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By Ed Perkins
"Airlines earn lousy grades for customer service." If that headline surprises you, you must have just arrived from another planet. Airlines are near the top of just about everybody's "hate" list, and for good reason. That fact, in itself, doesn't help you much in deciding which airline to take on your next trip. But it may provide some useful clues about the future.
The most recent headlines came from the impeccably credentialed folks at American Consumer Satisfaction Index (ACSI), who have been studying consumer satisfaction across a broad spectrum of American industries since 1994. The June report covers full-service restaurants, hotels, limited-service restaurants, airlines, and express delivery services. And this year's results aren't good for the airlines: As a group, they scored 65 on a scale of 100, compared with scores of 77 to 84 for the other industry segments. Even the Post Office, at 74, outscored the airlines. ACSI notes that, for the year, airlines tied newspapers for the lowest scores among all 47 industries studied.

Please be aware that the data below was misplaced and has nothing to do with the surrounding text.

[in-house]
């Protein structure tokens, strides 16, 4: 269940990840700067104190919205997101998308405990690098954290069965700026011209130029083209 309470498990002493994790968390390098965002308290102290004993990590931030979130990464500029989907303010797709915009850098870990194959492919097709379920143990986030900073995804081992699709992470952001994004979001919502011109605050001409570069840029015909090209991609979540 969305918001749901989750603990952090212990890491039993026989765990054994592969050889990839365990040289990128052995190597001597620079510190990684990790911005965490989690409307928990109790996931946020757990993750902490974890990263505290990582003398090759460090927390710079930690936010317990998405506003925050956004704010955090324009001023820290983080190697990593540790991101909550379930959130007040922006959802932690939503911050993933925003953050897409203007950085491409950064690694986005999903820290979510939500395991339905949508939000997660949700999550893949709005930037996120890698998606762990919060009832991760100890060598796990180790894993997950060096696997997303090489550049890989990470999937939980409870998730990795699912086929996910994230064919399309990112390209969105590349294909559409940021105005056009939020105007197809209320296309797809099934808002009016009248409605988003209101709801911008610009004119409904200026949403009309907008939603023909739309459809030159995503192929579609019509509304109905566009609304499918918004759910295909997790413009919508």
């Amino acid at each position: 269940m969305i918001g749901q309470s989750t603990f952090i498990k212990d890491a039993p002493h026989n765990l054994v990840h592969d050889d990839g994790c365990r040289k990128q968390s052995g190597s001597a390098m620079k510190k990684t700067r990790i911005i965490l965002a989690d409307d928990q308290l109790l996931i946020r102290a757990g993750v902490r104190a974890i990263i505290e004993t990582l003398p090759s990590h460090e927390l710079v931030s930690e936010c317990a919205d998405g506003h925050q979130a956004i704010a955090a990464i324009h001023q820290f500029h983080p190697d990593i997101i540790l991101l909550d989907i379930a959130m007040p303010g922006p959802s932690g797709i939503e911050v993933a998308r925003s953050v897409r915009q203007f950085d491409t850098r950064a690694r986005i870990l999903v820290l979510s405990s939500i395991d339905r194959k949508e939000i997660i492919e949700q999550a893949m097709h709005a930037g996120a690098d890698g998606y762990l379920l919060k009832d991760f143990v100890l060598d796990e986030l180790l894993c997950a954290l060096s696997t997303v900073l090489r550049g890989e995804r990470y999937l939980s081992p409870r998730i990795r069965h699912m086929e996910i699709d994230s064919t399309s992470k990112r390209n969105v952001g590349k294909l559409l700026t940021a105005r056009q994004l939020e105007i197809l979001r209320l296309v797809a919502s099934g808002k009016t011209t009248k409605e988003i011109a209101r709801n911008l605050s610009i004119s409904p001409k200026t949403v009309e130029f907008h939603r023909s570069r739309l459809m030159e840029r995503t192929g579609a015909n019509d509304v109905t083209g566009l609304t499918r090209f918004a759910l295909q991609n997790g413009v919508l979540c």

As is often the case, individual airline scores showed a sizable variation. Southwest, at 81, earned top spot, and the "all others" category, which includes mainly smaller lines, came in second at a respectable 76. But the "big five" legacy lines didn't do so well:
These figures should come as no surprise. Just about every similar scoring puts Southwest, along with "other" lines Alaska, JetBlue, and Virgin America, well ahead of the big five. By now, you should have seen the picture: If you have a choice, you'll probably have a better experience on a high-scoring line than on one of the bottom feeders.
But the comparisons with other industries reveal something else about air travel. Overall, as I've been saying for years, even if nothing goes wrong, flying in coach/economy class is generally a miserable experience -- high miserable on the better lines, low miserable on the rest. But year after year most of you put up with it: You grumble, you grouse, you complain, but you don't change your buying behavior. And I believe that's because you buy air travel in a fundamentally different way from the way you buy other products and services. Think a minute -- is there any other important marketplace where you search so diligently for the cheapest available option, without regard to quality? Certainly not with other travel services: You don't all stay at
Now let's look briefly at the other travel-related scores:
-- The overall hotel group scored 77, with comparatively little variation from top (Hilton at 80 and
-- Full-service restaurants did well, overall, at an aggregate 81, with comparatively little variation from top ("All others," probably meaning nonchain outfits, Olive Garden, and stablemate
-- Fast food did almost as well, with an average of 79, but wider variation from
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Travel | Customers Hate Airlines -- Who Knew?